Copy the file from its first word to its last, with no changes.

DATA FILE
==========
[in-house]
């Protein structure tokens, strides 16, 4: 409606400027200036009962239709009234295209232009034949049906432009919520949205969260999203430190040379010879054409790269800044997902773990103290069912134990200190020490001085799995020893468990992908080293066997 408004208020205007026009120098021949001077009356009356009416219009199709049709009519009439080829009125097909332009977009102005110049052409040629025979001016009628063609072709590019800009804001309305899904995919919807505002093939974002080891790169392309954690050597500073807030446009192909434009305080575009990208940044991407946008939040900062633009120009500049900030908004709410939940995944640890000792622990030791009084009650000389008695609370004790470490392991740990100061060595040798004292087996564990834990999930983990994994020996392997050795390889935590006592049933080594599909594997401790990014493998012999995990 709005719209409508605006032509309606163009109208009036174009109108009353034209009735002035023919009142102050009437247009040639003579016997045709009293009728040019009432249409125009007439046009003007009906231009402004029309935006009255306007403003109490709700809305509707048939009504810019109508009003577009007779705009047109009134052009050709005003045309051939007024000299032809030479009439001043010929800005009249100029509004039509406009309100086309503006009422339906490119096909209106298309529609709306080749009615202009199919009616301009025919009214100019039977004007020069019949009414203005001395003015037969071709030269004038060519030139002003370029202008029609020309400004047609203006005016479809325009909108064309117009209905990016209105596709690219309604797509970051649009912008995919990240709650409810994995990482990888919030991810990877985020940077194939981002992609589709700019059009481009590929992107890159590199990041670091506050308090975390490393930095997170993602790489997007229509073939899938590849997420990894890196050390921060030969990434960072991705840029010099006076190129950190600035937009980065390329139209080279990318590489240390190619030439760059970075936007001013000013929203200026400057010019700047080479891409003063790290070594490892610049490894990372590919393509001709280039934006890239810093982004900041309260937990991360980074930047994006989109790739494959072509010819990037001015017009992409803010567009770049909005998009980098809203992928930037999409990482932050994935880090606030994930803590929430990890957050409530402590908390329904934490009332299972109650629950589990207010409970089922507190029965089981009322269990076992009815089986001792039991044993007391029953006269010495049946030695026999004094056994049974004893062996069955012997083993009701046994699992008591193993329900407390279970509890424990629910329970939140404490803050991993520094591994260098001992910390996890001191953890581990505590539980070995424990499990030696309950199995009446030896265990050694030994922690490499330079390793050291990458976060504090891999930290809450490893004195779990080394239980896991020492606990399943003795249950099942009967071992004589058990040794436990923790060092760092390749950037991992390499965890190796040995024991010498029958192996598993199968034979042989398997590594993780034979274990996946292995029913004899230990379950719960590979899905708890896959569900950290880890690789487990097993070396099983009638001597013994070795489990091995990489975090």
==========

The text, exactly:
[in-house]
């Protein structure tokens, strides 16, 4: 409606400027200036009962239709009234295209232009034949049906432009919520949205969260999203430190040379010879054409790269800044997902773990103290069912134990200190020490001085799995020893468990992908080293066997 408004208020205007026009120098021949001077009356009356009416219009199709049709009519009439080829009125097909332009977009102005110049052409040629025979001016009628063609072709590019800009804001309305899904995919919807505002093939974002080891790169392309954690050597500073807030446009192909434009305080575009990208940044991407946008939040900062633009120009500049900030908004709410939940995944640890000792622990030791009084009650000389008695609370004790470490392991740990100061060595040798004292087996564990834990999930983990994994020996392997050795390889935590006592049933080594599909594997401790990014493998012999995990 709005719209409508605006032509309606163009109208009036174009109108009353034209009735002035023919009142102050009437247009040639003579016997045709009293009728040019009432249409125009007439046009003007009906231009402004029309935006009255306007403003109490709700809305509707048939009504810019109508009003577009007779705009047109009134052009050709005003045309051939007024000299032809030479009439001043010929800005009249100029509004039509406009309100086309503006009422339906490119096909209106298309529609709306080749009615202009199919009616301009025919009214100019039977004007020069019949009414203005001395003015037969071709030269004038060519030139002003370029202008029609020309400004047609203006005016479809325009909108064309117009209905990016209105596709690219309604797509970051649009912008995919990240709650409810994995990482990888919030991810990877985020940077194939981002992609589709700019059009481009590929992107890159590199990041670091506050308090975390490393930095997170993602790489997007229509073939899938590849997420990894890196050390921060030969990434960072991705840029010099006076190129950190600035937009980065390329139209080279990318590489240390190619030439760059970075936007001013000013929203200026400057010019700047080479891409003063790290070594490892610049490894990372590919393509001709280039934006890239810093982004900041309260937990991360980074930047994006989109790739494959072509010819990037001015017009992409803010567009770049909005998009980098809203992928930037999409990482932050994935880090606030994930803590929430990890957050409530402590908390329904934490009332299972109650629950589990207010409970089922507190029965089981009322269990076992009815089986001792039991044993007391029953006269010495049946030695026999004094056994049974004893062996069955012997083993009701046994699992008591193993329900407390279970509890424990629910329970939140404490803050991993520094591994260098001992910390996890001191953890581990505590539980070995424990499990030696309950199995009446030896265990050694030994922690490499330079390793050291990458976060504090891999930290809450490893004195779990080394239980896991020492606990399943003795249950099942009967071992004589058990040794436990923790060092760092390749950037991992390499965890190796040995024991010498029958192996598993199968034979042989398997590594993780034979274990996946292995029913004899230990379950719960590979899905708890896959569900950290880890690789487990097993070396099983009638001597013994070795489990091995990489975090």